DOJ Pledges to Abstain from Seeking Clean Water Act Penalties Where States Pursuing Comparable Enforcement

On July 27, 2020, the Assistant Attorney General in charge of the U.S. Department of Justice’s Environment and Natural Resources Division announced that the federal government will not, as a general policy, seek civil penalties in Clean Water Act (CWA) cases where states have already taken action to enforce analogous state laws.

The memorandum introducing the policy argues that federalism principles and the prosecutorial policy against “piling on” support restraining federal enforcement when CWA violations have been addressed by state civil enforcement actions.

Pursuant to the new policy, if a state has already brought a similar action for civil penalties under the same operative facts, a subsequent federal enforcement action can only proceed if approved by the head of the Environment and Natural Resources Division. Requests to file such actions will only be approved if at least one of the following factors applies:

  1. Standing on the prior state enforcement action would amount to an unfair windfall to the would-be defendant;
  2. The State is not diligently prosecuting an initiated civil enforcement action;
  3. The State has requested in writing, citing reasons for doing so, that the federal government pursue a separate enforcement action and that request, in light of all circumstances, would not amount to unfair “piling-on”;
  4. The state has been unable to collect its penalty and asks in writing for federal assistance;
  5. A federal action is necessary to protect an important federal interest not adequately addressed already or to be addressed by the state action;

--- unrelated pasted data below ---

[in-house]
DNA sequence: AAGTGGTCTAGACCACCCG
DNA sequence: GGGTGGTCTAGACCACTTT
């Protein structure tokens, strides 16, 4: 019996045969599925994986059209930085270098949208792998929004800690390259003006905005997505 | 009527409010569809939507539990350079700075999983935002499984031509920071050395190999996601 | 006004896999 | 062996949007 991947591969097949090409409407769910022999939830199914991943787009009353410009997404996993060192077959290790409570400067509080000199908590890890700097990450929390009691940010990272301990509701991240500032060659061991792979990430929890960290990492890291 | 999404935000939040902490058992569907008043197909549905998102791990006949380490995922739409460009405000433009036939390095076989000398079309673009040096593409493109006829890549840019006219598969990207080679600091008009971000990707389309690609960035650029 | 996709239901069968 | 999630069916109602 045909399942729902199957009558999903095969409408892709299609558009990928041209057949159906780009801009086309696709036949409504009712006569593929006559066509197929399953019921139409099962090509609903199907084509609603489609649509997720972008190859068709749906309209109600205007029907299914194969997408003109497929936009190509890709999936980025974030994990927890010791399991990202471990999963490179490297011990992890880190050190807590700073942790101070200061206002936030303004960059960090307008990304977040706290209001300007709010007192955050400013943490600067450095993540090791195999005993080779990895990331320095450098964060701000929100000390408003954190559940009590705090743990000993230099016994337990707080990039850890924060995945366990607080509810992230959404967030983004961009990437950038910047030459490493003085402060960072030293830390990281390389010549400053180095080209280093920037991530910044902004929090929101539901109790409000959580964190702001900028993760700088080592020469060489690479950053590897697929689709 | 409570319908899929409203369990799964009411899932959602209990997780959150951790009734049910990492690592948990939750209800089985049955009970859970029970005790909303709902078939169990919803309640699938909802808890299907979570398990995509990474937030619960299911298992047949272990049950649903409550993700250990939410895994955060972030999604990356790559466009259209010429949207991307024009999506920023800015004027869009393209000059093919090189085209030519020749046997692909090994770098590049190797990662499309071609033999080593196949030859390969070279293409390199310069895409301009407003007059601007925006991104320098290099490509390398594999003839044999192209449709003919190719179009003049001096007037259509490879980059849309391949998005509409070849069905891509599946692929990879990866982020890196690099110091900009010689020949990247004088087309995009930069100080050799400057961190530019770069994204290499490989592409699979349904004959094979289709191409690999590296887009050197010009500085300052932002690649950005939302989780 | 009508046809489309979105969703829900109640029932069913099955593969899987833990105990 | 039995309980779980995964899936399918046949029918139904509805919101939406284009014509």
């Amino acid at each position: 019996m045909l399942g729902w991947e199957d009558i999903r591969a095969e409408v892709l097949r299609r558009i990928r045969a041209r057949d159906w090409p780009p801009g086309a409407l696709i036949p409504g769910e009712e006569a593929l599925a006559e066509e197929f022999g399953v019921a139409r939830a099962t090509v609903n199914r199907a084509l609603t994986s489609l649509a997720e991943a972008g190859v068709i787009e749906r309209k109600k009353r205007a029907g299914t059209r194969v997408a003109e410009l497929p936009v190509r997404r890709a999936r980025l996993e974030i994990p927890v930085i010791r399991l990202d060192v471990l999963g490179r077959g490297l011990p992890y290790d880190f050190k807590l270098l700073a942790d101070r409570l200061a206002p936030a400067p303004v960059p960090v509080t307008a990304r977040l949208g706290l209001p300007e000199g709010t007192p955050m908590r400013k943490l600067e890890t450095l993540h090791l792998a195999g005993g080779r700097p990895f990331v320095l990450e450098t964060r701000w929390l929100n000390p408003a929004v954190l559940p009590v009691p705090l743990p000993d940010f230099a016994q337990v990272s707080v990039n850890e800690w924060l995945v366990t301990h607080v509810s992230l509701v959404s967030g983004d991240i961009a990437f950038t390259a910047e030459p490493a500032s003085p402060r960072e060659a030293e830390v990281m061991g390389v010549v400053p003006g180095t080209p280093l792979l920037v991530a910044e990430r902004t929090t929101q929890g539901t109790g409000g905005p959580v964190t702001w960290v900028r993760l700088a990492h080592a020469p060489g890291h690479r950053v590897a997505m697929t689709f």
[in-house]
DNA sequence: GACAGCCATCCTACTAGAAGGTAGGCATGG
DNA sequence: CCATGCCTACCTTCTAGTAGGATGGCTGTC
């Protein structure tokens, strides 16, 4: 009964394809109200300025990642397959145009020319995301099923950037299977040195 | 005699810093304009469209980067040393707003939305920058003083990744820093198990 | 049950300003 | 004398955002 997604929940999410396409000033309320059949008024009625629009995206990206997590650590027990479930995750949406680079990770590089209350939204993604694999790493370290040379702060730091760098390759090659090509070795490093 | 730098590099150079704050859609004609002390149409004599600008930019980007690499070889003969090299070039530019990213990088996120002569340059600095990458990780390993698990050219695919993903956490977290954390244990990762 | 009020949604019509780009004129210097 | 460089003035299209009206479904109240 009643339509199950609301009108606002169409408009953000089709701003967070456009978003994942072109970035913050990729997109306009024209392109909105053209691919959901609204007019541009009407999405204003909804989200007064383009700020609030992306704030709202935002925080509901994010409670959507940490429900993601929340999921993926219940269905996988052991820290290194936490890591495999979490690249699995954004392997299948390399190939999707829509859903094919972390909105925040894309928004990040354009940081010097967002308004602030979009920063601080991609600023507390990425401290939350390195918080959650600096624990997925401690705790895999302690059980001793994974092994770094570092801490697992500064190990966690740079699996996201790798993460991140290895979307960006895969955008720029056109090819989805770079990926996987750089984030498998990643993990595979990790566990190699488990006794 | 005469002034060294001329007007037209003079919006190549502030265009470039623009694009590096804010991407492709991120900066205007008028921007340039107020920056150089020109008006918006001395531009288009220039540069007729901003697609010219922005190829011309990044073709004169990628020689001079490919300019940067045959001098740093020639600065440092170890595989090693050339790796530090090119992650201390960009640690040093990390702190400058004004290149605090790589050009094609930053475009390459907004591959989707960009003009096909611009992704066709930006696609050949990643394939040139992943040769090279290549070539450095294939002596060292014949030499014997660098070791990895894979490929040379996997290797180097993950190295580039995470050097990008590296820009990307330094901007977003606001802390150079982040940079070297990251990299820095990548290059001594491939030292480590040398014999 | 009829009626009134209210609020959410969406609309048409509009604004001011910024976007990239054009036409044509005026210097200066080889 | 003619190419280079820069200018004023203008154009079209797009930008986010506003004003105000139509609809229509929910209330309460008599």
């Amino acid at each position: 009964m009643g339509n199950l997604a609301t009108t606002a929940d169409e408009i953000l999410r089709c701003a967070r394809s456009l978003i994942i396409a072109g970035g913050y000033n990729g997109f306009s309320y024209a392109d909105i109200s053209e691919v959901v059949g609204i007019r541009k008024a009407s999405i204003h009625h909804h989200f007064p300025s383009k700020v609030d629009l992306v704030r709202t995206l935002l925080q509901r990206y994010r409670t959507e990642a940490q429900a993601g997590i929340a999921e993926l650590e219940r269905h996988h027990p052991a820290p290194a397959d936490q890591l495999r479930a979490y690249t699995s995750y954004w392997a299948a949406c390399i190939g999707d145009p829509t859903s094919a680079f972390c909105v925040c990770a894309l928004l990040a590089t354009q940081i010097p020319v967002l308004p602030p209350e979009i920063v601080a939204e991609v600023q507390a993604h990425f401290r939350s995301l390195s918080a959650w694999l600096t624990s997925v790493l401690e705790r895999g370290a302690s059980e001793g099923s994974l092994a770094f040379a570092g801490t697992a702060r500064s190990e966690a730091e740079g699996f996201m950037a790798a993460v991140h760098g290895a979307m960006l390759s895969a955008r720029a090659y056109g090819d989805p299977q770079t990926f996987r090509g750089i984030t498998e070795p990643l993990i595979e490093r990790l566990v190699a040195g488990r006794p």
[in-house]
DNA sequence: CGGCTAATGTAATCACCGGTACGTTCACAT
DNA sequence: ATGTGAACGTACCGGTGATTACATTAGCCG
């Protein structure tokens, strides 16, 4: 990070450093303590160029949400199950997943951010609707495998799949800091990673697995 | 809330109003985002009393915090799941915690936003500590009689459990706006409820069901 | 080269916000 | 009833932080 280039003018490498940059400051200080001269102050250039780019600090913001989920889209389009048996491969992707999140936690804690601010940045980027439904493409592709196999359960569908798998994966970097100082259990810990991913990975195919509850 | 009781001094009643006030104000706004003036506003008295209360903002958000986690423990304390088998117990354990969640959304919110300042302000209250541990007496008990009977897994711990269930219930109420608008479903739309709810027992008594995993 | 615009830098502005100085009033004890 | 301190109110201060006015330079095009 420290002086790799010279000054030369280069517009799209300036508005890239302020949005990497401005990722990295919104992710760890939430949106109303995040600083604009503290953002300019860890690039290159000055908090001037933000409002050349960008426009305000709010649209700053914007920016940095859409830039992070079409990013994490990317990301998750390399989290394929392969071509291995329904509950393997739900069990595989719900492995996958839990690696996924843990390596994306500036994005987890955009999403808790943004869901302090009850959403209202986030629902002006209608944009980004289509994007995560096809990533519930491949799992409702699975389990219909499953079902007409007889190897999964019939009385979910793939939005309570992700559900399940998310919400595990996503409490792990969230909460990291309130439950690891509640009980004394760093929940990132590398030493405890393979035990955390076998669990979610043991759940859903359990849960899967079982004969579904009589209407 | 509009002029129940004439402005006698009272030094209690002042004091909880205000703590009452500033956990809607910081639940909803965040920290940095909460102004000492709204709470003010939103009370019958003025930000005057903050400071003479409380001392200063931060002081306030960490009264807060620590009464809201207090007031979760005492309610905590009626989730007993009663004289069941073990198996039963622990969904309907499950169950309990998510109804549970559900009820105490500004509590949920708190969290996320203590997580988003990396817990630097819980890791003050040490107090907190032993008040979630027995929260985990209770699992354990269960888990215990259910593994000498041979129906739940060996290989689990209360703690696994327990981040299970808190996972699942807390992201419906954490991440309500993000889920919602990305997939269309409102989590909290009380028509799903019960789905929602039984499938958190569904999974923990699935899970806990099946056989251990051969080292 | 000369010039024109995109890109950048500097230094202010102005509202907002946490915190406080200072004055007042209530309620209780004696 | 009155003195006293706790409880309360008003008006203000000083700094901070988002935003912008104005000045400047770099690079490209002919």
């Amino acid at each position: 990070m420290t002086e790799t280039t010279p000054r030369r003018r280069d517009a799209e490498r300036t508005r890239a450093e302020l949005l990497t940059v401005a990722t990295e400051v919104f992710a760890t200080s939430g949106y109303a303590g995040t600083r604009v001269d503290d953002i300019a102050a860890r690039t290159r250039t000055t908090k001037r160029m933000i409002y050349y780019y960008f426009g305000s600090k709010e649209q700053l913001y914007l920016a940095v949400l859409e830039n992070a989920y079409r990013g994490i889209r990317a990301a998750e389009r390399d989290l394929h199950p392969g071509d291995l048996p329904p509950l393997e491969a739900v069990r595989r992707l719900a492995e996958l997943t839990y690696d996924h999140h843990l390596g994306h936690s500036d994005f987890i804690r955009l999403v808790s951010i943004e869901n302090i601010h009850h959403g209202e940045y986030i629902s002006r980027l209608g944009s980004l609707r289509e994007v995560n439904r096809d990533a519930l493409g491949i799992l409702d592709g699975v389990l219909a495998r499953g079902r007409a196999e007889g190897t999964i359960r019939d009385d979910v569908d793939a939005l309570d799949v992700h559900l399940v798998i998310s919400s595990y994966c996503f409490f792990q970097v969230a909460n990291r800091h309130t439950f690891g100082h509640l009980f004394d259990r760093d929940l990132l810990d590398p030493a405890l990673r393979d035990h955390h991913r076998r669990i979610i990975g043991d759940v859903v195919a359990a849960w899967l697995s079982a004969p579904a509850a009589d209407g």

6. The federal action would seek only appropriate injunctive relief to fill a discernible gap in the prior state relief; or
  7. There are other exceptional circumstances justifying federal involvement.

The policy does not apply to criminal cases or to civil cases where the penalty is sought based on new conduct post-dating the prior state proceeding.

The policy will not effect a dramatic change in federal CWA enforcement, as duplicative enforcement actions are generally uncommon, but the new policy does provide welcome assurance and certainty to the regulated community that they will remain so.

For a PDF version of this article, click here.

Julio N. Colomba is an Associate at Harrison, Temblador, Hungerford & Guernsey LLP in Sacramento, California.

© 2020 – Harrison, Temblador, Hungerford & Guernsey LLP. All rights reserved. The information in this article has been prepared by Harrison, Temblador, Hungerford & Guernsey LLP for informational purposes only and does not constitute legal advice.

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